Monday, October 27, 2014

Loving Care

by Betty Jackson

Swifter than a weaver’s shuttle...(Job 7:6). That is the pace with which life passes. There are so many things we want to accomplish, and so little time.

Life brings challenges at each stage. 
For most of us the last stage may be the most frightening. As I watched my mother during those “dying days” my heart ached for her, knowing that she was facing that battle of pain and terror on her own; though we did the best we could to provide gentle assistance for the daily rigors. How will the rest of us face those last days—those evil days? (Ecclesiastes 12:1).

What can we do to encourage those we love who are facing those days of rapid decline? 
Poor health often hinders worship attendance, but spiritual food is so needful, more than ever. How can we have the strength for the significant demands we must meet in caring for those we love, whether our babies, an afflicted child, or elderly parent. How can we spiritually encourage the one for whom we provide care?

It would be wise to establish a habit for short devotionals with your ill loved one, if that is possible. The caregiver, as well as the "patient," needs spiritual strength to cope with the significant challenges, frustrations and fatigue. 

Your adult loved one may resent your efforts at a formal devotional. It may be helpful to simply share your own study conversationally, rather than in a formal study format. That will lessen the appearance of your “preaching at” the “patient.” Pray together on a regular basis—at meal time, and bedtime. One of the most meaningful prayers I shared with my mother was the last one. We asked God for forgiveness in the ways we had offended one another. And we did do that!  

There will be regrets. 
Recognize that you are human. You will wear down, and say or do things, inadvertently, that will irritate your dear one. There may be times you must rebuke for unseemly behavior. That is so uncomfortable, if you are overseeing the care of a parent. Seek how to do this in a way that is not condescending.  You may err. You need to ask for forgiveness, not only from God, but from your loved one. Unless the patient is mentally incapacitated, this will help as you deal with regrets after that person’s death. You will need to learn to forgive yourself.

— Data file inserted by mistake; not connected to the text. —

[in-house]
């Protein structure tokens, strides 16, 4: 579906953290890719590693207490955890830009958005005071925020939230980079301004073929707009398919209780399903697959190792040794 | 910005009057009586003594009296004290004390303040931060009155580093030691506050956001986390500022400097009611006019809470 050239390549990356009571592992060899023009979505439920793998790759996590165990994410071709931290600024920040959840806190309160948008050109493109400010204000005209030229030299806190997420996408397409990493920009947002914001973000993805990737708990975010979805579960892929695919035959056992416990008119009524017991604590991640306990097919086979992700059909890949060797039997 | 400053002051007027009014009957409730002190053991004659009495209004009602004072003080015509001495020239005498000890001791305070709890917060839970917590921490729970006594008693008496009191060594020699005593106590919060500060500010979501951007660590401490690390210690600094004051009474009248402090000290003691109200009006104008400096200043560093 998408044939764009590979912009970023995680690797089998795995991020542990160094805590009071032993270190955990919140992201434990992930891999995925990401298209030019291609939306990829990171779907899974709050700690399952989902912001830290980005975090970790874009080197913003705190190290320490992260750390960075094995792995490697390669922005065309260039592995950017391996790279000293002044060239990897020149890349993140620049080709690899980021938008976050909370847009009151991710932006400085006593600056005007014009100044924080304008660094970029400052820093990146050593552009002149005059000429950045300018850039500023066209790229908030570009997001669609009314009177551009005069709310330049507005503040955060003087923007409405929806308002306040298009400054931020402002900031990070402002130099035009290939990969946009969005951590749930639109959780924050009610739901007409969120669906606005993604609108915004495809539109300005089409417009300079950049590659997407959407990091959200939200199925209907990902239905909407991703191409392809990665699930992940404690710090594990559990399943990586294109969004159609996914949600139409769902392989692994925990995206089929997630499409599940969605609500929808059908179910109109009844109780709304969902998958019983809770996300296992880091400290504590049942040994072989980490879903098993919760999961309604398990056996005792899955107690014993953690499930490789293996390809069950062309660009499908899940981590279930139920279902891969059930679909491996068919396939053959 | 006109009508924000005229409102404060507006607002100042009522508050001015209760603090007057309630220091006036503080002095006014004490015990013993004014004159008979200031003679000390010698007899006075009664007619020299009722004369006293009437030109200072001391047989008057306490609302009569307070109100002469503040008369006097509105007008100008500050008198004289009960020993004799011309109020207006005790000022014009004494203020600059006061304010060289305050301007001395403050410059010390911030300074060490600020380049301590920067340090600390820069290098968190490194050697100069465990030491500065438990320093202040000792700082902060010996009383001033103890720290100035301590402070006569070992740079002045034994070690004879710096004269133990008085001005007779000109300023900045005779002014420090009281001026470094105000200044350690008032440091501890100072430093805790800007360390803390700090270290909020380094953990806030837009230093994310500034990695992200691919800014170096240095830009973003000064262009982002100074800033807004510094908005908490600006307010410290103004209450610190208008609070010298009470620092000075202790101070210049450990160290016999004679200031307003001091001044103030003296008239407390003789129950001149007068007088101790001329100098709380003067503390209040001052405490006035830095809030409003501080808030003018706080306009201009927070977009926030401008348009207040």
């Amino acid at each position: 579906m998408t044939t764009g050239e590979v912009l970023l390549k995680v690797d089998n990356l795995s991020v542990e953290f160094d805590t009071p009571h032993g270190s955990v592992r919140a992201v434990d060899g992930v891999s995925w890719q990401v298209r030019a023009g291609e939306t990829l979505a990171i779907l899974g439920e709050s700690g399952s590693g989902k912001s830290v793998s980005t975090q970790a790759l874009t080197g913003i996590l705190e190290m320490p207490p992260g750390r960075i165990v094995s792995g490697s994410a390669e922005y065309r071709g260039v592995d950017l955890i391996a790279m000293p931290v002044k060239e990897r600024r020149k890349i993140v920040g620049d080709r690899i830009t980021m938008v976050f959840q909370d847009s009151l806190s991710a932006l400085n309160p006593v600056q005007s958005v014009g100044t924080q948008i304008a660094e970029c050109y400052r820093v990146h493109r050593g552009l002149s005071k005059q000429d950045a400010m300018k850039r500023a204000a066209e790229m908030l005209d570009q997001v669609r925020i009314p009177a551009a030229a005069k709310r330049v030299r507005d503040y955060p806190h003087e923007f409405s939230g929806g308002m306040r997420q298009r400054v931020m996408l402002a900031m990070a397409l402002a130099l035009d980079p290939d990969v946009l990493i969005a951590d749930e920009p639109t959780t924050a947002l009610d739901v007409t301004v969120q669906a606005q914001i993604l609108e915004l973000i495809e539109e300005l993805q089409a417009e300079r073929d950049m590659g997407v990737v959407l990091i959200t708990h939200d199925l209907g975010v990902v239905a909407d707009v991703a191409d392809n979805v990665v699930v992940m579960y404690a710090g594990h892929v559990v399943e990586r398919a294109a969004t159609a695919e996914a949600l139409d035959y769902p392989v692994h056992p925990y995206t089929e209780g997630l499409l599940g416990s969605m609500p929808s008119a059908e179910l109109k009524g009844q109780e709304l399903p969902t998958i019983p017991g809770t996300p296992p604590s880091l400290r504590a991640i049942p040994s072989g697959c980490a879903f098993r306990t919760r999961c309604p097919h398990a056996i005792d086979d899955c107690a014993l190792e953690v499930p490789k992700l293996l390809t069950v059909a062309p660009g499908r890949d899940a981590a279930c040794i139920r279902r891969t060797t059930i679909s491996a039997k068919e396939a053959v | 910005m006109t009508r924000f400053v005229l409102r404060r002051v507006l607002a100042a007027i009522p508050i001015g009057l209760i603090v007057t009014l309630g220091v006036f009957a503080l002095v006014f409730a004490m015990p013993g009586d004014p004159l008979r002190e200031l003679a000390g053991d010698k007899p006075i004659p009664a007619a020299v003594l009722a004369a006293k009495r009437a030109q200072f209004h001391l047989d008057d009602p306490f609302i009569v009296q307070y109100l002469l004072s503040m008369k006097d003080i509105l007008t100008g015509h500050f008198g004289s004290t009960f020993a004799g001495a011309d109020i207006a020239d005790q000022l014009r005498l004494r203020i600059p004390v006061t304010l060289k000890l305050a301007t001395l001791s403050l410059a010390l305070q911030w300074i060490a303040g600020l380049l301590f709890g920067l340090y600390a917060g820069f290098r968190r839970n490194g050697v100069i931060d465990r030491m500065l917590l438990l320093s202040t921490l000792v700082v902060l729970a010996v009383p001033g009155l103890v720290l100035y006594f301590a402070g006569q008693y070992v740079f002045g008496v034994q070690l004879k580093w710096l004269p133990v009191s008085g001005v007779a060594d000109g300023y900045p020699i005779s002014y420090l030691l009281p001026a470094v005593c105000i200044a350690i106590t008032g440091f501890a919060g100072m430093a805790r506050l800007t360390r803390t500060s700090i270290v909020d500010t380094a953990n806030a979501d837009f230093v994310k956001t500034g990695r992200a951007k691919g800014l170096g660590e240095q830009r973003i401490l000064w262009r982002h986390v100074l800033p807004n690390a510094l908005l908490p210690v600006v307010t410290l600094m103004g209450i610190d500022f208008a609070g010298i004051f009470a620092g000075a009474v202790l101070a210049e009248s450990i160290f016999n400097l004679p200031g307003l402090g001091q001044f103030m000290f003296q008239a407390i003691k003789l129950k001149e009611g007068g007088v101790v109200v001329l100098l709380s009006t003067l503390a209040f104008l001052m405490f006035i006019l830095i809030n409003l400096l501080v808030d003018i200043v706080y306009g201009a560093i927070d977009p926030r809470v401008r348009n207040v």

Caretaker support is a must.
Support is needed so badly for the caretaker during these difficult days. An understanding and patient mate is such a help in keeping things in perspective, listening as you vent, giving you opportunity to attend worship at least once on Sunday, or grocery shop. Allow others to help you by giving you time off. If possible, hire some help. Take advantage of every aid you can to help yourself. If you can afford it, use a housekeeping service. Even teenaged youngsters can help with chores.

It is common for one family member to be the caretaker.
Siblings commonly neglect their duties. Some cannot help because of health matters or job restrictions. You will need to accept the reality of what it is, and not let it fester. Whenever you are desperate for a break, call a sibling to see if there is any way he or she could give you respite for even a few days. If you don't ask, you may not get the help you really need.

Towards the end...
Towards the end you may suffer severe sleep deprivation. Nap or rest if you possibly can; try to protect your health. It is a given that you sacrifice some well-being over the months of caregiving. However, after the end, you will be rewarded, knowing that you have done all that you could (Mark 14:8). 

You will grieve.
You will grieve, forgiving yourself and others for their lack of support. You will be able to look back at the difficult times, knowing that neither you nor your loved one wanted to hurt the other. So on that dying day, you can let go of the past, and look forward to serving in other ways that the Lord may have in store. And if both of you are faithful Christians, you will find comfort in knowing you will be reunited, without all the sorrows of the flesh (1 Thessalonians 4:13-18). You will rejoice together in the light of God's throne.

Recommended Reading

Jackson, Wayne. What is the Meaning of Corban?

Picture Copyright: <a href=''>victor69 / 123RF Stock Photo</a>

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